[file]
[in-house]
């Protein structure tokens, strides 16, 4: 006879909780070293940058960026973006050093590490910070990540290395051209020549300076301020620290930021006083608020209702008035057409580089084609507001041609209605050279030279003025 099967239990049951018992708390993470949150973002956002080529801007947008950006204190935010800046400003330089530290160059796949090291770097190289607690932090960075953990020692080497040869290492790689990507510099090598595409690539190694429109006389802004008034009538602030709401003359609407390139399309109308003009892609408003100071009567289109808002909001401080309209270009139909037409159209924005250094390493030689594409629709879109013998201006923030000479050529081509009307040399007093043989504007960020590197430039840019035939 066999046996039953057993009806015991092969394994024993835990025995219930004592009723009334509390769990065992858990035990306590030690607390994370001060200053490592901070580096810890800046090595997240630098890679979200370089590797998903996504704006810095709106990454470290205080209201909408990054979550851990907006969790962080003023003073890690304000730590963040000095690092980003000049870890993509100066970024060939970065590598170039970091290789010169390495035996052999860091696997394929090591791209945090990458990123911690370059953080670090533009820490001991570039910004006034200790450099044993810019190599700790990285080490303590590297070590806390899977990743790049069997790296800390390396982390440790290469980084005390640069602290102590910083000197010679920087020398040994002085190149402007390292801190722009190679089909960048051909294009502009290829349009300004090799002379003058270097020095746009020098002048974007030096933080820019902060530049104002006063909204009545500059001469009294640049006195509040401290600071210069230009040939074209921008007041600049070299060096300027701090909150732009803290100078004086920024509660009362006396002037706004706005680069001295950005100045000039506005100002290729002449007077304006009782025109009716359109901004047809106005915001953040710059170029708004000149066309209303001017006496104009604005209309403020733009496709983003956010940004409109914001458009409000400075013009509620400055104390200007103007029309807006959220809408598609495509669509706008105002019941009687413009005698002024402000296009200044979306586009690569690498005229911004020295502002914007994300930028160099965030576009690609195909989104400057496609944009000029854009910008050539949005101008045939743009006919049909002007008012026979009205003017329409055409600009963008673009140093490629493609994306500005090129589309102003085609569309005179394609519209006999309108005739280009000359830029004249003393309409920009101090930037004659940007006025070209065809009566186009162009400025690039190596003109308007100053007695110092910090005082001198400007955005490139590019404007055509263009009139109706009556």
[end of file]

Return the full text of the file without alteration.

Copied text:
[in-house]
């Protein structure tokens, strides 16, 4: 006879909780070293940058960026973006050093590490910070990540290395051209020549300076301020620290930021006083608020209702008035057409580089084609507001041609209605050279030279003025 099967239990049951018992708390993470949150973002956002080529801007947008950006204190935010800046400003330089530290160059796949090291770097190289607690932090960075953990020692080497040869290492790689990507510099090598595409690539190694429109006389802004008034009538602030709401003359609407390139399309109308003009892609408003100071009567289109808002909001401080309209270009139909037409159209924005250094390493030689594409629709879109013998201006923030000479050529081509009307040399007093043989504007960020590197430039840019035939 066999046996039953057993009806015991092969394994024993835990025995219930004592009723009334509390769990065992858990035990306590030690607390994370001060200053490592901070580096810890800046090595997240630098890679979200370089590797998903996504704006810095709106990454470290205080209201909408990054979550851990907006969790962080003023003073890690304000730590963040000095690092980003000049870890993509100066970024060939970065590598170039970091290789010169390495035996052999860091696997394929090591791209945090990458990123911690370059953080670090533009820490001991570039910004006034200790450099044993810019190599700790990285080490303590590297070590806390899977990743790049069997790296800390390396982390440790290469980084005390640069602290102590910083000197010679920087020398040994002085190149402007390292801190722009190679089909960048051909294009502009290829349009300004090799002379003058270097020095746009020098002048974007030096933080820019902060530049104002006063909204009545500059001469009294640049006195509040401290600071210069230009040939074209921008007041600049070299060096300027701090909150732009803290100078004086920024509660009362006396002037706004706005680069001295950005100045000039506005100002290729002449007077304006009782025109009716359109901004047809106005915001953040710059170029708004000149066309209303001017006496104009604005209309403020733009496709983003956010940004409109914001458009409000400075013009509620400055104390200007103007029309807006959220809408598609495509669509706008105002019941009687413009005698002024402000296009200044979306586009690569690498005229911004020295502002914007994300930028160099965030576009690609195909989104400057496609944009000029854009910008050539949005101008045939743009006919049909002007008012026979009205003017329409055409600009963008673009140093490629493609994306500005090129589309102003085609569309005179394609519209006999309108005739280009000359830029004249003393309409920009101090930037004659940007006025070209065809009566186009162009400025690039190596003109308007100053007695110092910090005082001198400007955005490139590019404007055509263009009139109706009556």